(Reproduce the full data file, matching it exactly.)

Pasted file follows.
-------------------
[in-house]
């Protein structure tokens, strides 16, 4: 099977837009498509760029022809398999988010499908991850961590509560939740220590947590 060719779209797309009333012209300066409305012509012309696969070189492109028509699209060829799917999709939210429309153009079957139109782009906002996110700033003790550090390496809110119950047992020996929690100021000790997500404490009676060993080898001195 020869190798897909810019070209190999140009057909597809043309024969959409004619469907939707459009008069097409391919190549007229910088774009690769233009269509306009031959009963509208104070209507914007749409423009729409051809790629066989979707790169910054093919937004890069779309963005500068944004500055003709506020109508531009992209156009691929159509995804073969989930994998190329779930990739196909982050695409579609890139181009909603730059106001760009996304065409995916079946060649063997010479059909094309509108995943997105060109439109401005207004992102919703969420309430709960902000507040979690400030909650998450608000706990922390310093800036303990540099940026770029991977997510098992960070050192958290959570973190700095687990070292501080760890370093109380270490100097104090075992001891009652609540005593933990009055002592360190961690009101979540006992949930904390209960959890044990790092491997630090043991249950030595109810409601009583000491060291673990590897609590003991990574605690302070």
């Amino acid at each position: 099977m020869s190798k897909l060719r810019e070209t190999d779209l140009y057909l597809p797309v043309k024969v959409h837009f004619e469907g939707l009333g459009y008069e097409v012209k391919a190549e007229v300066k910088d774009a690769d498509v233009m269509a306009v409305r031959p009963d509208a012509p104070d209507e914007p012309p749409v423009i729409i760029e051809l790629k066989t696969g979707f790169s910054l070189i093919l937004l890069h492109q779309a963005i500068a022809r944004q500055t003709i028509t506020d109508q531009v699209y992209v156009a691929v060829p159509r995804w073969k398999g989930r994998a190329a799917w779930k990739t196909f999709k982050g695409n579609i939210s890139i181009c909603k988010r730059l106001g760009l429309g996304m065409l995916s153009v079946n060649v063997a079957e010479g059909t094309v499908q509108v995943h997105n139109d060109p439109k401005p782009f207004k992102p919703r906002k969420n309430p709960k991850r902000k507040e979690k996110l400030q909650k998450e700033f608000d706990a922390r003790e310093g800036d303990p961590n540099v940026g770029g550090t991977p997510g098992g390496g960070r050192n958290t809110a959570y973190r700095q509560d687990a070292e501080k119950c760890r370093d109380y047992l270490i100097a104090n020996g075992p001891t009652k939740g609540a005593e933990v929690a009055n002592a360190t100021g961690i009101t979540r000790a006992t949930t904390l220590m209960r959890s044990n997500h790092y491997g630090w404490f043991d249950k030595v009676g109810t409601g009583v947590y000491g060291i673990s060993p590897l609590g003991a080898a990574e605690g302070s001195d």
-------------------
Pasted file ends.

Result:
[in-house]
């Protein structure tokens, strides 16, 4: 099977837009498509760029022809398999988010499908991850961590509560939740220590947590 060719779209797309009333012209300066409305012509012309696969070189492109028509699209060829799917999709939210429309153009079957139109782009906002996110700033003790550090390496809110119950047992020996929690100021000790997500404490009676060993080898001195 020869190798897909810019070209190999140009057909597809043309024969959409004619469907939707459009008069097409391919190549007229910088774009690769233009269509306009031959009963509208104070209507914007749409423009729409051809790629066989979707790169910054093919937004890069779309963005500068944004500055003709506020109508531009992209156009691929159509995804073969989930994998190329779930990739196909982050695409579609890139181009909603730059106001760009996304065409995916079946060649063997010479059909094309509108995943997105060109439109401005207004992102919703969420309430709960902000507040979690400030909650998450608000706990922390310093800036303990540099940026770029991977997510098992960070050192958290959570973190700095687990070292501080760890370093109380270490100097104090075992001891009652609540005593933990009055002592360190961690009101979540006992949930904390209960959890044990790092491997630090043991249950030595109810409601009583000491060291673990590897609590003991990574605690302070």
């Amino acid at each position: 099977m020869s190798k897909l060719r810019e070209t190999d779209l140009y057909l597809p797309v043309k024969v959409h837009f004619e469907g939707l009333g459009y008069e097409v012209k391919a190549e007229v300066k910088d774009a690769d498509v233009m269509a306009v409305r031959p009963d509208a012509p104070d209507e914007p012309p749409v423009i729409i760029e051809l790629k066989t696969g979707f790169s910054l070189i093919l937004l890069h492109q779309a963005i500068a022809r944004q500055t003709i028509t506020d109508q531009v699209y992209v156009a691929v060829p159509r995804w073969k398999g989930r994998a190329a799917w779930k990739t196909f999709k982050g695409n579609i939210s890139i181009c909603k988010r730059l106001g760009l429309g996304m065409l995916s153009v079946n060649v063997a079957e010479g059909t094309v499908q509108v995943h997105n139109d060109p439109k401005p782009f207004k992102p919703r906002k969420n309430p709960k991850r902000k507040e979690k996110l400030q909650k998450e700033f608000d706990a922390r003790e310093g800036d303990p961590n540099v940026g770029g550090t991977p997510g098992g390496g960070r050192n958290t809110a959570y973190r700095q509560d687990a070292e501080k119950c760890r370093d109380y047992l270490i100097a104090n020996g075992p001891t009652k939740g609540a005593e933990v929690a009055n002592a360190t100021g961690i009101t979540r000790a006992t949930t904390l220590m209960r959890s044990n997500h790092y491997g630090w404490f043991d249950k030595v009676g109810t409601g009583v947590y000491g060291i673990s060993p590897l609590g003991a080898a990574e605690g302070s001195d």